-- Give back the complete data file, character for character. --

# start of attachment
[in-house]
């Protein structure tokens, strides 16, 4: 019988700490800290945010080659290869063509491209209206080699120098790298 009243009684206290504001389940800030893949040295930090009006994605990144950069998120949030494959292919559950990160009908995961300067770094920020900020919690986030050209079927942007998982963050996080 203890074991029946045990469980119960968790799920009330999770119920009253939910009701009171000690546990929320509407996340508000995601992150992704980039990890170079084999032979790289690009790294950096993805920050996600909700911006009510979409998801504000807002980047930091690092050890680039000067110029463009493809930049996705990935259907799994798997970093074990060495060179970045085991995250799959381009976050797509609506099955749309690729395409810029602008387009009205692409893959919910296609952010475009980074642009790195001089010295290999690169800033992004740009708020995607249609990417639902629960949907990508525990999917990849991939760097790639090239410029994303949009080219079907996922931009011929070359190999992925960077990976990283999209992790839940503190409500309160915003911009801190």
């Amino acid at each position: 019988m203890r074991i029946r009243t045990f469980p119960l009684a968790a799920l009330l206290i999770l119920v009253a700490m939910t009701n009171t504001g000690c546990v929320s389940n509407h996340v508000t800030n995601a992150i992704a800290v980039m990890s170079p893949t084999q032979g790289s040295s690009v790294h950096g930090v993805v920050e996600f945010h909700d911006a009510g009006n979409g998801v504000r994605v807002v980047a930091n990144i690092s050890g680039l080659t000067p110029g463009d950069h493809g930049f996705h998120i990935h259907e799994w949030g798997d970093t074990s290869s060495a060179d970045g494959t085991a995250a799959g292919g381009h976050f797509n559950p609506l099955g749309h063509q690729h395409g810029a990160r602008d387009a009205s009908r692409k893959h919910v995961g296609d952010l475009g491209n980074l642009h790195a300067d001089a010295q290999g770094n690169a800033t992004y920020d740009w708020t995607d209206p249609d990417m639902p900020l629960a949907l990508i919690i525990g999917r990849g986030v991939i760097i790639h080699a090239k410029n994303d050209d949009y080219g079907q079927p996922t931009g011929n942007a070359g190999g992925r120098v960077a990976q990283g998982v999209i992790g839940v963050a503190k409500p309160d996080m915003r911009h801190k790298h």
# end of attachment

[in-house]
């Protein structure tokens, strides 16, 4: 019988700490800290945010080659290869063509491209209206080699120098790298 009243009684206290504001389940800030893949040295930090009006994605990144950069998120949030494959292919559950990160009908995961300067770094920020900020919690986030050209079927942007998982963050996080 203890074991029946045990469980119960968790799920009330999770119920009253939910009701009171000690546990929320509407996340508000995601992150992704980039990890170079084999032979790289690009790294950096993805920050996600909700911006009510979409998801504000807002980047930091690092050890680039000067110029463009493809930049996705990935259907799994798997970093074990060495060179970045085991995250799959381009976050797509609506099955749309690729395409810029602008387009009205692409893959919910296609952010475009980074642009790195001089010295290999690169800033992004740009708020995607249609990417639902629960949907990508525990999917990849991939760097790639090239410029994303949009080219079907996922931009011929070359190999992925960077990976990283999209992790839940503190409500309160915003911009801190």
């Amino acid at each position: 019988m203890r074991i029946r009243t045990f469980p119960l009684a968790a799920l009330l206290i999770l119920v009253a700490m939910t009701n009171t504001g000690c546990v929320s389940n509407h996340v508000t800030n995601a992150i992704a800290v980039m990890s170079p893949t084999q032979g790289s040295s690009v790294h950096g930090v993805v920050e996600f945010h909700d911006a009510g009006n979409g998801v504000r994605v807002v980047a930091n990144i690092s050890g680039l080659t000067p110029g463009d950069h493809g930049f996705h998120i990935h259907e799994w949030g798997d970093t074990s290869s060495a060179d970045g494959t085991a995250a799959g292919g381009h976050f797509n559950p609506l099955g749309h063509q690729h395409g810029a990160r602008d387009a009205s009908r692409k893959h919910v995961g296609d952010l475009g491209n980074l642009h790195a300067d001089a010295q290999g770094n690169a800033t992004y920020d740009w708020t995607d209206p249609d990417m639902p900020l629960a949907l990508i919690i525990g999917r990849g986030v991939i760097i790639h080699a090239k410029n994303d050209d949009y080219g079907q079927p996922t931009g011929n942007a070359g190999g992925r120098v960077a990976q990283g998982v999209i992790g839940v963050a503190k409500p309160d996080m915003r911009h801190k790298h």